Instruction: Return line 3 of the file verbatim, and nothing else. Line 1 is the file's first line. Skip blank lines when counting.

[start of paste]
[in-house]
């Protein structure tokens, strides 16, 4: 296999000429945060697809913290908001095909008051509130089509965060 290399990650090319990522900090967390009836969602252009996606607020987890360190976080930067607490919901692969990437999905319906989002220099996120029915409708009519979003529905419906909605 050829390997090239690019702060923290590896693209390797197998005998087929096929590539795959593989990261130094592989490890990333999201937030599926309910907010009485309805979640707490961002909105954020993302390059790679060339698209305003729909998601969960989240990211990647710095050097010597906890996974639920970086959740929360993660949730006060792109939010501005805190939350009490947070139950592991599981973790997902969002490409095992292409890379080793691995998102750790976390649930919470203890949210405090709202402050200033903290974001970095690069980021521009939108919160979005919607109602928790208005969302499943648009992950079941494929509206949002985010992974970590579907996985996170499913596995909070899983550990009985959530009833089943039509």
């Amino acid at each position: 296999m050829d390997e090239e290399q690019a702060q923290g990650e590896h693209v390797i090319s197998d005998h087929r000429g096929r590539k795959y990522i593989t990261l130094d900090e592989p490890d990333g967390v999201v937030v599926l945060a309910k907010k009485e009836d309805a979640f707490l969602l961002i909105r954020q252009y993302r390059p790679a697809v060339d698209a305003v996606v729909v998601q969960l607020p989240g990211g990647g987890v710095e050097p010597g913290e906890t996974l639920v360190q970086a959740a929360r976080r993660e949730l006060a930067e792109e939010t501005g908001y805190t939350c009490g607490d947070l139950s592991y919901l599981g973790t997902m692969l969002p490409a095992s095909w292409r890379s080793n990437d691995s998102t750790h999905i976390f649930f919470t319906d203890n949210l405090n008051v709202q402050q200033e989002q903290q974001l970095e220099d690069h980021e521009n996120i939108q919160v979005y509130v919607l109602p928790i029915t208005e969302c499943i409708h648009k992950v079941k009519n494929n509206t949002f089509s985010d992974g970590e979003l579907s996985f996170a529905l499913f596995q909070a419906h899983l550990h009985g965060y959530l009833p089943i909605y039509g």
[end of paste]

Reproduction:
């Amino acid at each position: 296999m050829d390997e090239e290399q690019a702060q923290g990650e590896h693209v390797i090319s197998d005998h087929r000429g096929r590539k795959y990522i593989t990261l130094d900090e592989p490890d990333g967390v999201v937030v599926l945060a309910k907010k009485e009836d309805a979640f707490l969602l961002i909105r954020q252009y993302r390059p790679a697809v060339d698209a305003v996606v729909v998601q969960l607020p989240g990211g990647g987890v710095e050097p010597g913290e906890t996974l639920v360190q970086a959740a929360r976080r993660e949730l006060a930067e792109e939010t501005g908001y805190t939350c009490g607490d947070l139950s592991y919901l599981g973790t997902m692969l969002p490409a095992s095909w292409r890379s080793n990437d691995s998102t750790h999905i976390f649930f919470t319906d203890n949210l405090n008051v709202q402050q200033e989002q903290q974001l970095e220099d690069h980021e521009n996120i939108q919160v979005y509130v919607l109602p928790i029915t208005e969302c499943i409708h648009k992950v079941k009519n494929n509206t949002f089509s985010d992974g970590e979003l579907s996985f996170a529905l499913f596995q909070a419906h899983l550990h009985g965060y959530l009833p089943i909605y039509g």